MAINE SKIES

Light of ancient stars still exists

Posted Nov. 28, 2012, at 3 p.m.

Stars are born, live out their life spans and then die, but the light they emit goes on forever. All the light that has ever been emitted still exists and makes up what is known as the extragalactic background light. Dr. Marco Ajello of Stanford University has used the Fermi Gamma-ray Space Telescope to measure the light from ancient stars, some dating to only 500 million years after the Big Bang, to determine the density of stars in the universe. His target was “blazars,” extremely compact quasars with black holes at the center, that boast electromagnetic emissions of energy more than a billion times more energetic than visible light. Ajello found that there are about 1.4 stars per hundred billion cubic light years which translates to an average distance of 4,150 light years between stars.

Focus on the Planets

Mercury opens the month relatively high in the southeast about two hours before dawn. It will be relatively easy to spot to the lower left of Venus until it disappears into the sun’s glare the last week of the month.

Venus is unmistakable in the southeast at dawn, where it outshines all of its neighbors. Unfortunately Venus sinks a little lower each day and will be starting to disappear into the sun’s glow by month’s end.

Mars is low in the southwest at twilight and is visible until it sets about two hours after the sun. Mars is now little more than a reddish dot even by telescope.

Jupiter rises in the east at sunset, is high in the southwest at midnight, and sets in the west at dawn. Large and bright, the giant planet will offer telescopic views of its surface features and the dance of the four major moons around and across the face of the planet.

Saturn rises in the southeast around 4 a.m. as December opens and two hours earlier by month’s end. The ring system is tilted at 19 degrees to our line of sight, making them the most open they have appeared since 2006 and offering details such as alternating rings and gaps.

Uranus is fairly high in the south in Pisces while Neptune is low in the southwest in Aquarius. Use the finder charts in the September issue of Sky & Telescope or visit skypub.com/urnep to get help in spotting these far distant planets.

December events

1: Sunrise, 6:52 a.m.; sunset, 3:56 p.m. Look to the southeast about an hour before sunrise for Mercury, Venus and Saturn in an ascending diagonal line.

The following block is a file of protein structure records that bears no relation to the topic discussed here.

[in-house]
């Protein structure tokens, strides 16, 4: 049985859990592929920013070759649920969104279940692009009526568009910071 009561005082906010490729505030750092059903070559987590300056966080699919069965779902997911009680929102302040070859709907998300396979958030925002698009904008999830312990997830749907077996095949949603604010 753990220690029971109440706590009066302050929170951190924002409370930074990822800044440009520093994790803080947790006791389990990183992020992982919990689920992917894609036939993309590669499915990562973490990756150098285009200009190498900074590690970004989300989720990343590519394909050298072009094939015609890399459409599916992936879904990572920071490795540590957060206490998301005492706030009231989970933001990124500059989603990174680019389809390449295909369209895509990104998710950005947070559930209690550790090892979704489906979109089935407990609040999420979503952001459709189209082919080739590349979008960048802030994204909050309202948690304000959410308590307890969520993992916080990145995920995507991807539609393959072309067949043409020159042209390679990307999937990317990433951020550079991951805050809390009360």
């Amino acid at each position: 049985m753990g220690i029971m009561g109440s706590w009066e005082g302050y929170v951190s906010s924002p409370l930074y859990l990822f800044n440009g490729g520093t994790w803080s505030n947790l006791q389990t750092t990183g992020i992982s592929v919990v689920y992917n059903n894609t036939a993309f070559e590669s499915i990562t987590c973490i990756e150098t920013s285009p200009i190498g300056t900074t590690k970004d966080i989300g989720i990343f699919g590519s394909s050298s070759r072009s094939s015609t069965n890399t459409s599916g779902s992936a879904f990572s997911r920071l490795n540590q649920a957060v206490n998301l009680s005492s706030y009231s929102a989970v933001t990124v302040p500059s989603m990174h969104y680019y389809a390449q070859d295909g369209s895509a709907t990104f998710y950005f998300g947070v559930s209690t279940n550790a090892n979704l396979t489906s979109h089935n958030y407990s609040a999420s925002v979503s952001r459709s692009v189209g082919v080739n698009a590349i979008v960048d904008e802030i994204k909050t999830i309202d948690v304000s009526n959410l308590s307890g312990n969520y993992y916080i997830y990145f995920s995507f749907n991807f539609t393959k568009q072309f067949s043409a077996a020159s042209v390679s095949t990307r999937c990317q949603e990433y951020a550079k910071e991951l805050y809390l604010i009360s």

3: Jupiter is at opposition and moves from the morning to the evening sky. Aldebaran is to Jupiter’s lower left with the Pleiades star cluster situated well above the planet.

6: Moon in last quarter, 10:32 a.m.

9: Starting tonight the moon is high in the southeast and directly below Spica about an hour before sunrise. On Dec. 10, the moon is to the lower right of Saturn and the next night finds it to the lower right of Venus with Mercury well to the lower left.

12: The moon is at perigee, or closest approach to Earth. Since this occurs less than half a day before the new moon, abnormally high tides can be expected.

13: New moon, 3:43 a.m. This is the peak night for the Geminid meteor shower and viewers can expect a spectacular display as it falls on the night of the new moon. Look directly overhead around midnight for 80-130 bright, medium velocity meteors per hour with some having persistent trails.

18: The sun enters Sagittarius on the ecliptic.

20: Moon in first quarter, 12:19 a.m.

21: Winter solstice, 6:12 a.m. This marks the first day of winter and the Sun’s farthest point below the celestial equator. The sun enters the astrological sign of Capricornus at the solstice but astronomically has just entered Sagittarius. Venus, Mercury and Antares form a triangle low in the southeast an hour before sunrise.

25: Christmas. Jupiter is the bright “star” just above the moon. Aldebaran is the reddish star to the pair’s lower right. The moon is at apogee.

26: Full moon, 5:22 a.m. The full moon of December is called the Cold Moon, the Long Night Moon and the Moon after Yule.

31: Sunrise, 7:13 a.m.; sunset, 4:04 p.m.

Send astronomical queries to Clair Wood at cgmewood@aol.com or care of the Bangor Daily News, Style Desk, P.O. Box 1329, Bangor 04402.

 

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